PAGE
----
From gameplay to art direction, The Legend of Zelda: Breath of the Wild is an unabashed triumph. In many ways, it has set a new standard for open-world games in terms of both freedom and exploration. Sound design is also a high point; the sound of Link’s feet on stone and the little cooking tune are fantastic touches in a tremendous work of sound. At the time of this writing, I have sunk thirty or so hours into BotW, and no doubt will play many, many more.
For all the good that Breath of the Wild brings to the table, however, I simply cannot shake the legacy of the series. Every time I boot up the game, nostalgia rears its ugly head and I yearn for the linearity of past entries. Being a Zelda game carries with it certain connotations, and Nintendo has made a concerted effort to cast off these connotations, for better and for worse.
The call of the next big dungeon has always been an effective carrot dangling before the player, promising a puzzle-rich environment that wraps around on itself in a satisfying maze of keys and switches. BotW lacks these bigger dungeons, opting instead for the smaller, bite-sized shrines and Divine Beasts. Yes, there a lots of shrines, and the Divine Beasts do elicit a sense of awe, but they don’t provide the same epic feeling that you get from entering the Forest Temple for the first time. The smaller scale of the dungeons is to blame for this, which is ironic given the huge scale of the game.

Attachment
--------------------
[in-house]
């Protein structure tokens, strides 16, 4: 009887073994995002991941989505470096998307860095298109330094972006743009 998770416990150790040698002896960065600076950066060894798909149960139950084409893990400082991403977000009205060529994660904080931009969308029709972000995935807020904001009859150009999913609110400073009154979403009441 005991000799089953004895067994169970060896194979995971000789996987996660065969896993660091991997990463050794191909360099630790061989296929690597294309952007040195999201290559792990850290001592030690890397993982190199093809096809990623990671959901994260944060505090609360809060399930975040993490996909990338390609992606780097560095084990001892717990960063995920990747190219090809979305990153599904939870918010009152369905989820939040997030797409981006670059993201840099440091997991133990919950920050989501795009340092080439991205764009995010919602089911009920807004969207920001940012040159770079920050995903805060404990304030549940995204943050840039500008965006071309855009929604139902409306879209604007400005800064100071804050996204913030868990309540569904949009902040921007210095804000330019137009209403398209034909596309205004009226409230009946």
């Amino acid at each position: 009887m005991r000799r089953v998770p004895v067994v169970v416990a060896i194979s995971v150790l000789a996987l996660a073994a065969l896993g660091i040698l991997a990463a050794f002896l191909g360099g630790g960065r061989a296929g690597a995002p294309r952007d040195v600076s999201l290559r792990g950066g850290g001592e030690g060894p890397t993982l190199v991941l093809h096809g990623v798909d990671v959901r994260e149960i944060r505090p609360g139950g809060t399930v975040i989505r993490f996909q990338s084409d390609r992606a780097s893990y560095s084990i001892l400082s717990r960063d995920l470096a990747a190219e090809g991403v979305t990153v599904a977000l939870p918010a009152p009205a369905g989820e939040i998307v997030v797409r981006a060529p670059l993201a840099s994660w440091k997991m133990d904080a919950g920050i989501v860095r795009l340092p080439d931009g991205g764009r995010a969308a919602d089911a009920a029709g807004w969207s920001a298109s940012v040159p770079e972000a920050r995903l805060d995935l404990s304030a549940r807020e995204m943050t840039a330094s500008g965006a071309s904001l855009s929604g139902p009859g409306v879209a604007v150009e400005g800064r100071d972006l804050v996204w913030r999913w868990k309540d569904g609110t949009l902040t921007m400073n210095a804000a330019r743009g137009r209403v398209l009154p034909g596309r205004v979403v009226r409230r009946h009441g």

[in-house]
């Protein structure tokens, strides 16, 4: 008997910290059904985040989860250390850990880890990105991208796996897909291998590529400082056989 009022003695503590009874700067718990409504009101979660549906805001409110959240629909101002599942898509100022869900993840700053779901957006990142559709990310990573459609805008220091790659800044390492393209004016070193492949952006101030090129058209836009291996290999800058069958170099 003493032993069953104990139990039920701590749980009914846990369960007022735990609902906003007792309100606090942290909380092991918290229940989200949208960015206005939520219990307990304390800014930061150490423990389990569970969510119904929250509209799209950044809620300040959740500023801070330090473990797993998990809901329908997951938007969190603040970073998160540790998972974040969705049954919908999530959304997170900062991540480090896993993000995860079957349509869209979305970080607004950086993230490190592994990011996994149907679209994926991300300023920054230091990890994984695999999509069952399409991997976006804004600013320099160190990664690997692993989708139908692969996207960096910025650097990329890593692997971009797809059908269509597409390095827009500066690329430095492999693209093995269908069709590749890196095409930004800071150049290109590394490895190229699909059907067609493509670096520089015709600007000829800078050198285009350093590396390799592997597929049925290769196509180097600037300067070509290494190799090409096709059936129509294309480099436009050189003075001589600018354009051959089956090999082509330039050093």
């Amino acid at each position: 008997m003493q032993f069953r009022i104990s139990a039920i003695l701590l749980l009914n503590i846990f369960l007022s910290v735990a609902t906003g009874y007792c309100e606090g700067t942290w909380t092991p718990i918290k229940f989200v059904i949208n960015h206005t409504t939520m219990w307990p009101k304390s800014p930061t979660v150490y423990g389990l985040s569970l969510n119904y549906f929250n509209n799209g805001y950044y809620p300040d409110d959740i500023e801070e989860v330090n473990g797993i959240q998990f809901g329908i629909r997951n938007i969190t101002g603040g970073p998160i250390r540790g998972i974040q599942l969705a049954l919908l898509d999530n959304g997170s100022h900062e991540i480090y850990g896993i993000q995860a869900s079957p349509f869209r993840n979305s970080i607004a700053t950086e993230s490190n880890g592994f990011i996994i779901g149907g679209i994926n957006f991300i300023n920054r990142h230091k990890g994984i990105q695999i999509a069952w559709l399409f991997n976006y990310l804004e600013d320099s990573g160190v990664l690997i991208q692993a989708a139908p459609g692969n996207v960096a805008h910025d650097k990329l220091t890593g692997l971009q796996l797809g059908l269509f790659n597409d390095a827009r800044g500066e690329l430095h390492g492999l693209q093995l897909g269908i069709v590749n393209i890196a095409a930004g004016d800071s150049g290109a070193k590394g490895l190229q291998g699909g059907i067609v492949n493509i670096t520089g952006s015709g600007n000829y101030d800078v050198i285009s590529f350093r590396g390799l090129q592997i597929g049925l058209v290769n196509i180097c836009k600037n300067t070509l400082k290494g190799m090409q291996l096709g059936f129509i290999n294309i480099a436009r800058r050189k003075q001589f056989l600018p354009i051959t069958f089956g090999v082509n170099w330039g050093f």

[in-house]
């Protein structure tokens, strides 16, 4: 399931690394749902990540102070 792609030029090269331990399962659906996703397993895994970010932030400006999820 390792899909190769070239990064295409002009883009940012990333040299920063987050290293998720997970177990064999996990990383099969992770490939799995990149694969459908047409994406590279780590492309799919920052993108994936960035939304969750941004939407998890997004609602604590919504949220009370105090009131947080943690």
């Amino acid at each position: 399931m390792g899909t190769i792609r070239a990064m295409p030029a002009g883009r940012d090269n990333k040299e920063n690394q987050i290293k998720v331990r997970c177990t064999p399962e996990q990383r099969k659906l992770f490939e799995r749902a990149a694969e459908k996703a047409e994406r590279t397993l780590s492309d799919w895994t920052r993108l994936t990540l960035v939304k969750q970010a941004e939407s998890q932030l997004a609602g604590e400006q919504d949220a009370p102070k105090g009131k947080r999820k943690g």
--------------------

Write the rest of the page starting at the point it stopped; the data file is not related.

Speaking of scale, BotW is so heavily packed with secrets that there is something to find around every hill and mountain. This is to the game’s detriment; when running from one objective to the next, it’s easy to feel like you’re missing out on so much of what the game has to offer, which is not a fun feeling to live with in a game that already demands a significant time investment.
Because Breath of the Wild focuses so heavily on absolute freedom, any feeling of progress feels diluted by a lack of character progression. Aside from improving Link’s heart count and stamina wheel, there’s no true way to measure progress. The game is book-ended with the most important story moments, with every other story beat completely optional. This is a far cry from Skyward Sword’s heavy focus on narrative, which was an oft-criticized element of that entry, but at least there was a feeling that you were moving the story forward and progressing.
Watching your inventory grow was also a fun measuring stick for progress in past entries, and gaining new key items used to be a satisfying way to overcome a new challenge. Getting the Pegasus Boots in A Link to the Past changed the game in significant ways, unlike how getting yet another traveler’s sword simply clogs up your limited inventory space in BotW.
If I could boil my feelings about Breath of the Wild down into one word, it would be “conflicted.” There’s absolutely no doubt that it’s an outstanding game, and a very strong argument for purchasing a Switch, but, being a Zelda game carries with it certain expectations. It’s almost enough to make me wonder if the game would have been so successful had it not been a Zelda title. I praise Nintendo for striking out in a bold new direction, but I also hope the next entry is a return to form for the series.